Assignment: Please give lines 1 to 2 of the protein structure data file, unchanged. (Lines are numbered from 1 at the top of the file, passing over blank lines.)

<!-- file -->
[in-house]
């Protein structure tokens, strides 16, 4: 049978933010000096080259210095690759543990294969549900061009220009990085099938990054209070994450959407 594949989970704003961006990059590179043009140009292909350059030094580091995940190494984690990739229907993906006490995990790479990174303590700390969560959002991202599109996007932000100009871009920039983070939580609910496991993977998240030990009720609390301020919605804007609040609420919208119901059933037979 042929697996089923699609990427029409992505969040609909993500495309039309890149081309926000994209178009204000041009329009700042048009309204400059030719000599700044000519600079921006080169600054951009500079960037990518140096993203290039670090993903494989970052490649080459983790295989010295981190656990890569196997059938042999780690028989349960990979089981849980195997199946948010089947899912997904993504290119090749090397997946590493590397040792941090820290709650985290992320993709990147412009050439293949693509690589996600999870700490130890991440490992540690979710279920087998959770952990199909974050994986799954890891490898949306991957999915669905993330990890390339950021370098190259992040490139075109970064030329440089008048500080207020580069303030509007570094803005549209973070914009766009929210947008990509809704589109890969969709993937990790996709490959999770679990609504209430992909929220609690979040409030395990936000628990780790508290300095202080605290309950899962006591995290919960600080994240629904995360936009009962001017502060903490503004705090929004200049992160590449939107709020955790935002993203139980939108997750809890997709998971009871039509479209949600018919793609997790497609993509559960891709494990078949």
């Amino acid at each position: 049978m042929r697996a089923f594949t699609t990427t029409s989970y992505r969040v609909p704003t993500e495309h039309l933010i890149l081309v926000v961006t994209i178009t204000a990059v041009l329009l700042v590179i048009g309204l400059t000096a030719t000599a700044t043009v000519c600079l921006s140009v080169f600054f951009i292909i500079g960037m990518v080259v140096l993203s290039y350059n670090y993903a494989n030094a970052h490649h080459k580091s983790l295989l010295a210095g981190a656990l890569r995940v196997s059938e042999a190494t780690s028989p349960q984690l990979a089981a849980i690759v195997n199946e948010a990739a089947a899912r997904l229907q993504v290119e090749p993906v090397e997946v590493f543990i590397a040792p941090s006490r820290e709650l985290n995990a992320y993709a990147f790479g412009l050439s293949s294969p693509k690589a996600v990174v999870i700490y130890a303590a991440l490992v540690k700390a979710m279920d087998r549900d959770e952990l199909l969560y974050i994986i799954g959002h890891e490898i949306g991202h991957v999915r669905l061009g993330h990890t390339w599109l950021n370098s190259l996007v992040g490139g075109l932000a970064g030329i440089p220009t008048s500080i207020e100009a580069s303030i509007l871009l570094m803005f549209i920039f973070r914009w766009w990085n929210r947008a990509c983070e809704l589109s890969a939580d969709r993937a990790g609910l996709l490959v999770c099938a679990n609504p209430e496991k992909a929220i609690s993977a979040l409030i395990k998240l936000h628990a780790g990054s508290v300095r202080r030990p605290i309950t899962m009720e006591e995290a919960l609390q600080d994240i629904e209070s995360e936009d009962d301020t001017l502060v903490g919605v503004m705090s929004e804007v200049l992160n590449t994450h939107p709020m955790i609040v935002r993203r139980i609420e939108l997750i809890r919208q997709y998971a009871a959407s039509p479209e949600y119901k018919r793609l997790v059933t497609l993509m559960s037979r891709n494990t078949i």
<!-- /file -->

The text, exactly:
[in-house]
């Protein structure tokens, strides 16, 4: 049978933010000096080259210095690759543990294969549900061009220009990085099938990054209070994450959407 594949989970704003961006990059590179043009140009292909350059030094580091995940190494984690990739229907993906006490995990790479990174303590700390969560959002991202599109996007932000100009871009920039983070939580609910496991993977998240030990009720609390301020919605804007609040609420919208119901059933037979 042929697996089923699609990427029409992505969040609909993500495309039309890149081309926000994209178009204000041009329009700042048009309204400059030719000599700044000519600079921006080169600054951009500079960037990518140096993203290039670090993903494989970052490649080459983790295989010295981190656990890569196997059938042999780690028989349960990979089981849980195997199946948010089947899912997904993504290119090749090397997946590493590397040792941090820290709650985290992320993709990147412009050439293949693509690589996600999870700490130890991440490992540690979710279920087998959770952990199909974050994986799954890891490898949306991957999915669905993330990890390339950021370098190259992040490139075109970064030329440089008048500080207020580069303030509007570094803005549209973070914009766009929210947008990509809704589109890969969709993937990790996709490959999770679990609504209430992909929220609690979040409030395990936000628990780790508290300095202080605290309950899962006591995290919960600080994240629904995360936009009962001017502060903490503004705090929004200049992160590449939107709020955790935002993203139980939108997750809890997709998971009871039509479209949600018919793609997790497609993509559960891709494990078949």